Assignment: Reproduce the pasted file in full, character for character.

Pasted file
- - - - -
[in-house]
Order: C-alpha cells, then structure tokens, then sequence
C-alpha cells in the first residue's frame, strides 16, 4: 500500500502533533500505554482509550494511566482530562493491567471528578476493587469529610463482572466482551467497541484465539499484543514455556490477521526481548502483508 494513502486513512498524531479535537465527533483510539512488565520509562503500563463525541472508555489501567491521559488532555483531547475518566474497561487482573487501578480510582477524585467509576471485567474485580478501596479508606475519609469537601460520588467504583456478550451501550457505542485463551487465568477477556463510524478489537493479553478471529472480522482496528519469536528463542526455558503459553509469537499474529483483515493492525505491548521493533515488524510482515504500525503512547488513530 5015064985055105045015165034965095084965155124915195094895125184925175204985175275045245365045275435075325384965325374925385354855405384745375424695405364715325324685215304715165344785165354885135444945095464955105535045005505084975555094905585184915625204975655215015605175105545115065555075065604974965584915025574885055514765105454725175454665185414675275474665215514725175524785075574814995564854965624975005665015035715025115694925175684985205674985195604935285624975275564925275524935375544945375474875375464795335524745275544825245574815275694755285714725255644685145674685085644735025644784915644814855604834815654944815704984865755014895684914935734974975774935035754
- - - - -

[in-house]
Order: C-alpha cells, then structure tokens, then sequence
C-alpha cells in the first residue's frame, strides 16, 4: 500500500502533533500505554482509550494511566482530562493491567471528578476493587469529610463482572466482551467497541484465539499484543514455556490477521526481548502483508 494513502486513512498524531479535537465527533483510539512488565520509562503500563463525541472508555489501567491521559488532555483531547475518566474497561487482573487501578480510582477524585467509576471485567474485580478501596479508606475519609469537601460520588467504583456478550451501550457505542485463551487465568477477556463510524478489537493479553478471529472480522482496528519469536528463542526455558503459553509469537499474529483483515493492525505491548521493533515488524510482515504500525503512547488513530 5015064985055105045015165034965095084965155124915195094895125184925175204985175275045245365045275435075325384965325374925385354855405384745375424695405364715325324685215304715165344785165354885135444945095464955105535045005505084975555094905585184915625204975655215015605175105545115065555075065604974965584915025574885055514765105454725175454665185414675275474665215514725175524785075574814995564854965624975005665015035715025115694925175684985205674985195604935285624975275564925275524935375544945375474875375464795335524745275544825245574815275694755285714725255644685145674685085644735025644784915644814855604834815654944815704984865755014895684914935734974975774935035754